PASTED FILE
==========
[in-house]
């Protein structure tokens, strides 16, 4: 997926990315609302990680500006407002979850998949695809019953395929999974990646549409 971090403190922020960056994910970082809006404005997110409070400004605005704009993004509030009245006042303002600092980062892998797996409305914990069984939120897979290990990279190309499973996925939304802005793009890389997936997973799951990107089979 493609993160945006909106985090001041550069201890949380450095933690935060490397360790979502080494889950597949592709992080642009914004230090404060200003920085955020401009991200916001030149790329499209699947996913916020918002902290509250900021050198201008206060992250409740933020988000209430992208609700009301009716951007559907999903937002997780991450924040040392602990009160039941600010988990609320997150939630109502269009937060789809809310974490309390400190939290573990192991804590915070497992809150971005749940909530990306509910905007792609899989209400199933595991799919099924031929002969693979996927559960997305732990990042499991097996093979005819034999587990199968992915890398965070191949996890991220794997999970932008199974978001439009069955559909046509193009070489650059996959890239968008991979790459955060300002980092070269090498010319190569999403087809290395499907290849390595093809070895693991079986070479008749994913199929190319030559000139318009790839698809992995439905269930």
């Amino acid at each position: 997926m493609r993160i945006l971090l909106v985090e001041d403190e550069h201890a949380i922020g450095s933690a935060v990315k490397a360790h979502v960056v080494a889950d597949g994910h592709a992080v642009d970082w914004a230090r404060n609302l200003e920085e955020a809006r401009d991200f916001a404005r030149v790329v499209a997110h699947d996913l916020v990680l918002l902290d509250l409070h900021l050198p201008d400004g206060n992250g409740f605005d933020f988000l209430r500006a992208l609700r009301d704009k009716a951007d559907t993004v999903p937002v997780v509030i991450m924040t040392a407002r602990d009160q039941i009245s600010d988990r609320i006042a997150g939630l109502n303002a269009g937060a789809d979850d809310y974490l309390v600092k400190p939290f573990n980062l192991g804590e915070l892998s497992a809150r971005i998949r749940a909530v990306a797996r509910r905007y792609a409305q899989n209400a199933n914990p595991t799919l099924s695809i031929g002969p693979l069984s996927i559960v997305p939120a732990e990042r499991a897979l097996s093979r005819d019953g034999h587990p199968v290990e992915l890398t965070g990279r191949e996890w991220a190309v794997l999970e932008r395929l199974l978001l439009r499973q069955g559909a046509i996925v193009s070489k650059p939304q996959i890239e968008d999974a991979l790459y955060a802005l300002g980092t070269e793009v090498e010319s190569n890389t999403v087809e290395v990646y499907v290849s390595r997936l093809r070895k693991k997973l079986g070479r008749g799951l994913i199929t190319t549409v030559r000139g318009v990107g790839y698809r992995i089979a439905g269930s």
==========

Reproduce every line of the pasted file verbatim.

[in-house]
């Protein structure tokens, strides 16, 4: 997926990315609302990680500006407002979850998949695809019953395929999974990646549409 971090403190922020960056994910970082809006404005997110409070400004605005704009993004509030009245006042303002600092980062892998797996409305914990069984939120897979290990990279190309499973996925939304802005793009890389997936997973799951990107089979 493609993160945006909106985090001041550069201890949380450095933690935060490397360790979502080494889950597949592709992080642009914004230090404060200003920085955020401009991200916001030149790329499209699947996913916020918002902290509250900021050198201008206060992250409740933020988000209430992208609700009301009716951007559907999903937002997780991450924040040392602990009160039941600010988990609320997150939630109502269009937060789809809310974490309390400190939290573990192991804590915070497992809150971005749940909530990306509910905007792609899989209400199933595991799919099924031929002969693979996927559960997305732990990042499991097996093979005819034999587990199968992915890398965070191949996890991220794997999970932008199974978001439009069955559909046509193009070489650059996959890239968008991979790459955060300002980092070269090498010319190569999403087809290395499907290849390595093809070895693991079986070479008749994913199929190319030559000139318009790839698809992995439905269930």
């Amino acid at each position: 997926m493609r993160i945006l971090l909106v985090e001041d403190e550069h201890a949380i922020g450095s933690a935060v990315k490397a360790h979502v960056v080494a889950d597949g994910h592709a992080v642009d970082w914004a230090r404060n609302l200003e920085e955020a809006r401009d991200f916001a404005r030149v790329v499209a997110h699947d996913l916020v990680l918002l902290d509250l409070h900021l050198p201008d400004g206060n992250g409740f605005d933020f988000l209430r500006a992208l609700r009301d704009k009716a951007d559907t993004v999903p937002v997780v509030i991450m924040t040392a407002r602990d009160q039941i009245s600010d988990r609320i006042a997150g939630l109502n303002a269009g937060a789809d979850d809310y974490l309390v600092k400190p939290f573990n980062l192991g804590e915070l892998s497992a809150r971005i998949r749940a909530v990306a797996r509910r905007y792609a409305q899989n209400a199933n914990p595991t799919l099924s695809i031929g002969p693979l069984s996927i559960v997305p939120a732990e990042r499991a897979l097996s093979r005819d019953g034999h587990p199968v290990e992915l890398t965070g990279r191949e996890w991220a190309v794997l999970e932008r395929l199974l978001l439009r499973q069955g559909a046509i996925v193009s070489k650059p939304q996959i890239e968008d999974a991979l790459y955060a802005l300002g980092t070269e793009v090498e010319s190569n890389t999403v087809e290395v990646y499907v290849s390595r997936l093809r070895k693991k997973l079986g070479r008749g799951l994913i199929t190319t549409v030559r000139g318009v990107g790839y698809r992995i089979a439905g269930s």